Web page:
It’s a nice idea—that a hit of chocolate might be enough to sate a dieter’s appetite—if not a wholly convincing one. The science of overeating doesn’t work that way. People eat for a lot of reasons, of course: stress, boredom, entertainment (not to mention sustenance).
Le Whif doesn’t address these impulses, but it might not matter. The billion-dollar diet industry is not built on effectiveness. It’s built on hope. If one person says Le Whif quiets her hunger, others will follow.
Back in their Paris laboratory, Edwards and Marx are leading a team of chefs and scientists in creating the next whiffable fare: spearmint, tomato soup, and cheese. They’re also working on recipes for Le Whaf, a device Edwards and company are set to unveil next month, by which liquids are transformed into a “fine, stable, standing cloud that is beautiful and meditative and all that” to be ingested through a straw.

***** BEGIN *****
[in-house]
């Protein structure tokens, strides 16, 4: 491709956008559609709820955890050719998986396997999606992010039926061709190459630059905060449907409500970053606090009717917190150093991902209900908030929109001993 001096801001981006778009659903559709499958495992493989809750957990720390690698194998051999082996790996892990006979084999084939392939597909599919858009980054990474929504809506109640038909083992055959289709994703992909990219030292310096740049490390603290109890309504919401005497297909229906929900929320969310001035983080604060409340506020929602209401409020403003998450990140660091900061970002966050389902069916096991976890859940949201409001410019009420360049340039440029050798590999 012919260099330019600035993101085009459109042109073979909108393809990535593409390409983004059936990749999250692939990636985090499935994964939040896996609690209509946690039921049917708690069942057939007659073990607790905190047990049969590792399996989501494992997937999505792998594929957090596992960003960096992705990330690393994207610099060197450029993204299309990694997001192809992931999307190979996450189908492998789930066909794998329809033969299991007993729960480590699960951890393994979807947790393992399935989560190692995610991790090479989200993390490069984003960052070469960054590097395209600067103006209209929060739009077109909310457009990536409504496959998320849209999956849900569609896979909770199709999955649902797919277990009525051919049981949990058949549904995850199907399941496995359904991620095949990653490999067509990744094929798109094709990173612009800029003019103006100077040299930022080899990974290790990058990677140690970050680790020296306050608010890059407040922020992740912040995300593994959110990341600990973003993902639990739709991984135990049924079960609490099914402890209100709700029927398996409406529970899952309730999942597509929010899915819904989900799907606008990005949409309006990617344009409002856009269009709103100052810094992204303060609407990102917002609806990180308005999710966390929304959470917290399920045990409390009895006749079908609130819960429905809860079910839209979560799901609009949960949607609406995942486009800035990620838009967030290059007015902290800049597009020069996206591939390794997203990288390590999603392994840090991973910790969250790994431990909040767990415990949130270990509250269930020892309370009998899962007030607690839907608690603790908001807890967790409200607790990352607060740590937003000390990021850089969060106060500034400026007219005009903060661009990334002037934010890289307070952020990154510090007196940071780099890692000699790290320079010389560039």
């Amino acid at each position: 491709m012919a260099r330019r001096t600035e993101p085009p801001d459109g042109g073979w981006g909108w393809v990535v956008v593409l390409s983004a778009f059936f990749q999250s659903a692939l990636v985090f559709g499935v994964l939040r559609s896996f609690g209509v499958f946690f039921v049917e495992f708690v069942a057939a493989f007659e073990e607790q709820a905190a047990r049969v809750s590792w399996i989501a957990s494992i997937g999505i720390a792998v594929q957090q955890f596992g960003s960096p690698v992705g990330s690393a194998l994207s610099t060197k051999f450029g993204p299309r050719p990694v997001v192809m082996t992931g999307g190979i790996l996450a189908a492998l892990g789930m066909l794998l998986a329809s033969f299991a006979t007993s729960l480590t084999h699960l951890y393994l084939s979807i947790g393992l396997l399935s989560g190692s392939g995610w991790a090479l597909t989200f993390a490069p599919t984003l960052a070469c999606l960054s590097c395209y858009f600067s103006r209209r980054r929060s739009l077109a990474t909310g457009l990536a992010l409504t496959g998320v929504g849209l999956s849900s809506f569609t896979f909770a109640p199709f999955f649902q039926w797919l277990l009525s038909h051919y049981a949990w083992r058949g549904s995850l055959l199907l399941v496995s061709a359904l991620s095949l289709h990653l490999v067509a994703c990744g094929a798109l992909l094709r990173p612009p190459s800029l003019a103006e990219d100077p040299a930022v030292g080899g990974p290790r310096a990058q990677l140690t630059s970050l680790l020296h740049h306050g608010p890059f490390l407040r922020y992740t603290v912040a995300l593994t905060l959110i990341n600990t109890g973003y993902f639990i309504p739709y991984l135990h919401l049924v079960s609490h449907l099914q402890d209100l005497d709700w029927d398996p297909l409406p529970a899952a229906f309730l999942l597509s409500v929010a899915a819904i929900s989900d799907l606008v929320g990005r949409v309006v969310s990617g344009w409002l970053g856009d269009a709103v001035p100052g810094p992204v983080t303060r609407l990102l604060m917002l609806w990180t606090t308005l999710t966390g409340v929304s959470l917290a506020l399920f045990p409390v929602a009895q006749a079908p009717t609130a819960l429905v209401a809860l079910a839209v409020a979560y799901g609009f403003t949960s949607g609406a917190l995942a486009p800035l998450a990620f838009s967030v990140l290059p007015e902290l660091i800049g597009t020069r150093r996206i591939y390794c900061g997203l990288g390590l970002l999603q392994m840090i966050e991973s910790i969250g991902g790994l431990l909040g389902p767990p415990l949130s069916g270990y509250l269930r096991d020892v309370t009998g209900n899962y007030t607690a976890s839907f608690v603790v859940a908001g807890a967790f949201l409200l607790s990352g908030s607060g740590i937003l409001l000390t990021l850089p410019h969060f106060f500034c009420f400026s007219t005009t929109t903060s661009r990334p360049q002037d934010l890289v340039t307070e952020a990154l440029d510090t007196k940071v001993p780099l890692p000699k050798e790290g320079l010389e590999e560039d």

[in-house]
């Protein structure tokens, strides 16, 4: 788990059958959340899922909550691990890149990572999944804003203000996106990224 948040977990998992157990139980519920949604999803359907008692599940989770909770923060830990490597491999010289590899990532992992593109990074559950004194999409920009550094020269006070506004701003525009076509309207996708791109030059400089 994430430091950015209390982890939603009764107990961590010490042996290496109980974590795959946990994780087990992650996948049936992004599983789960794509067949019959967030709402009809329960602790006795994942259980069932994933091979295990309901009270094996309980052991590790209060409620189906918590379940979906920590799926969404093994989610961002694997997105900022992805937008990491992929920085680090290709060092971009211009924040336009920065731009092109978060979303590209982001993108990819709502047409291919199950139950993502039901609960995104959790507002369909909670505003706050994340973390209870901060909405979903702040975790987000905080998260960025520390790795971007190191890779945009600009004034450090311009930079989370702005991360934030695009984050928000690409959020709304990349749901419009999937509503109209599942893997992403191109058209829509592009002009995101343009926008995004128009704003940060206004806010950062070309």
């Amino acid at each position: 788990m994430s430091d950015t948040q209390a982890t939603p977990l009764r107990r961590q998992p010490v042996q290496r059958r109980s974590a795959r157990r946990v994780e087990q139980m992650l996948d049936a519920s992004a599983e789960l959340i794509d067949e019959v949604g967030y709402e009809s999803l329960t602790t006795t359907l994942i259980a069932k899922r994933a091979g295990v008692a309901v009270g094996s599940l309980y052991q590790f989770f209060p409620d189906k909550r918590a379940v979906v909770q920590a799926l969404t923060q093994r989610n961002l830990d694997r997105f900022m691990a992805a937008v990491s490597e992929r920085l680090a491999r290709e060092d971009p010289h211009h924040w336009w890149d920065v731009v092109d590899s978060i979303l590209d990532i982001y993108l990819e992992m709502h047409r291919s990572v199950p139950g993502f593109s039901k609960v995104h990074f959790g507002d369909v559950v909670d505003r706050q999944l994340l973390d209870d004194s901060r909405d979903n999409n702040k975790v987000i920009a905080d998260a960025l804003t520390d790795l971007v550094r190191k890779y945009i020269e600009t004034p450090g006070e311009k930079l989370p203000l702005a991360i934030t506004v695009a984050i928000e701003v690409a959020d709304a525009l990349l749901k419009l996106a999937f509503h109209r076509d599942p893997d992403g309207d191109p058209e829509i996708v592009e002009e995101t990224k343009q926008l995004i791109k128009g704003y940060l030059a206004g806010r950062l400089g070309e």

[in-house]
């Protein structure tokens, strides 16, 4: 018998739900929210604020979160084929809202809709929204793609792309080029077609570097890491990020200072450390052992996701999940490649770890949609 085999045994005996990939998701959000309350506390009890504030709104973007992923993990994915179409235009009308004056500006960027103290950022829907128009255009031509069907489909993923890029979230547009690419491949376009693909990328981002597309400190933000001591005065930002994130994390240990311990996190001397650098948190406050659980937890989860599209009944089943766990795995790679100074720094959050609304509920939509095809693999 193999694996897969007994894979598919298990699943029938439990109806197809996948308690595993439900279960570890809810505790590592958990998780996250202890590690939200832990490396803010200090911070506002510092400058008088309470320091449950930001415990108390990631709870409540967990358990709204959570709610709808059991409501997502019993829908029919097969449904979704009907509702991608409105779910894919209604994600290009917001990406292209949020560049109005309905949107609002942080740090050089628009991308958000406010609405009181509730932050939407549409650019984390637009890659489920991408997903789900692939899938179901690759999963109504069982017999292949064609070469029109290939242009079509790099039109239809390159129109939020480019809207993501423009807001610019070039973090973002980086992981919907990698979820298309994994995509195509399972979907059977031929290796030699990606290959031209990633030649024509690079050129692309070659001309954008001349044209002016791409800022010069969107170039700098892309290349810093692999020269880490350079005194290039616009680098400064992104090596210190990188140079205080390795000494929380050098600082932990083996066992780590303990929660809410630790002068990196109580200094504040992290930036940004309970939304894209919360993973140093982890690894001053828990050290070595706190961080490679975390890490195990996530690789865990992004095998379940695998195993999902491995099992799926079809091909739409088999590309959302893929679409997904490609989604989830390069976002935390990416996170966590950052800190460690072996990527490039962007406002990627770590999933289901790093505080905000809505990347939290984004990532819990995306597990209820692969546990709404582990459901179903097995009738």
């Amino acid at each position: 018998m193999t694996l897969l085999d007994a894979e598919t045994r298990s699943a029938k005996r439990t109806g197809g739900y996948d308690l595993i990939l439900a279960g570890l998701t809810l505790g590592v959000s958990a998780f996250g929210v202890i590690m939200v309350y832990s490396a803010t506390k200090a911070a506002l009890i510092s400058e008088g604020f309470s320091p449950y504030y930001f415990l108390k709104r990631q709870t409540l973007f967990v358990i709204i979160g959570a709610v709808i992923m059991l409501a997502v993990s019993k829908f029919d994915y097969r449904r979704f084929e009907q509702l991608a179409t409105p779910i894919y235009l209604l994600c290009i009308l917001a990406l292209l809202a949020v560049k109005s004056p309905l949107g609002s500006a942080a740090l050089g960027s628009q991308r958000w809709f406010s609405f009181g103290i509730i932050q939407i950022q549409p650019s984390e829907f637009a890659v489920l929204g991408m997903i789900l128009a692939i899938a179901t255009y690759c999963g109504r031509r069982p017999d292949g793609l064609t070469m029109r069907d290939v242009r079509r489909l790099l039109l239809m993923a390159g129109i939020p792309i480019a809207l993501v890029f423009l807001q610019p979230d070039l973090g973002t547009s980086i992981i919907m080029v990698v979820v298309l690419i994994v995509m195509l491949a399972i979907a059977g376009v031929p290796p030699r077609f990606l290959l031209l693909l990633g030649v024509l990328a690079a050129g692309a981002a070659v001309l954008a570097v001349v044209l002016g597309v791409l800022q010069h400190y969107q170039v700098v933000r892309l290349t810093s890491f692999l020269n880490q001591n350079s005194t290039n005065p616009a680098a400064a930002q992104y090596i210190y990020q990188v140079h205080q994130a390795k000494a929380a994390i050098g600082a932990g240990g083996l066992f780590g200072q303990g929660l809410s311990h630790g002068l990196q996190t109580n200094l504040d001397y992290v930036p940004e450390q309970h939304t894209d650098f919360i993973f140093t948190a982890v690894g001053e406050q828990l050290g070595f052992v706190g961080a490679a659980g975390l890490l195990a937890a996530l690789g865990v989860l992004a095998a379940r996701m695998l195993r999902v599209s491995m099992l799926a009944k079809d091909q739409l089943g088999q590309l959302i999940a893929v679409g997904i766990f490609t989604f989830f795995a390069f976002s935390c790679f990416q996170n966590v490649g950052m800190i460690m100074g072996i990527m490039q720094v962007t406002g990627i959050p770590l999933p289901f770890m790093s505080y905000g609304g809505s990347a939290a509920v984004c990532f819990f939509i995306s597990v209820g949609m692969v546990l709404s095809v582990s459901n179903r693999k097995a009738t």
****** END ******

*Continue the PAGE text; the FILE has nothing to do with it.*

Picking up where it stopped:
Why? No one’s quite sure, including Edwards, who seems happy to play the role of the nutty pseudo-Frenchman, inventing a novel product just because he can. Yet he is also convinced he’s got a legitimate business idea in Le Whif, and is determined to ride his chocolate cloud as high as it will float. “We’ve gone from ‘Isn’t this cool and interesting?’ to ‘Would you do this every day, and why?'” he says. “We want to move to a real commercial product.”
Either that, or it will prove to be a cultural blip, the pet rock for the early 21st century. In his less entrepreneurial moments, Edwards is okay with that, too. It goes back to his original premise: The simple, silly thoughts—sometimes the sillier the better—are the ones that fuel innovation and, in their own way, change the world. “Le Whif is fun; it makes people laugh,” he says. It allows users to enjoy the small pleasures in life. Maybe that’s enough.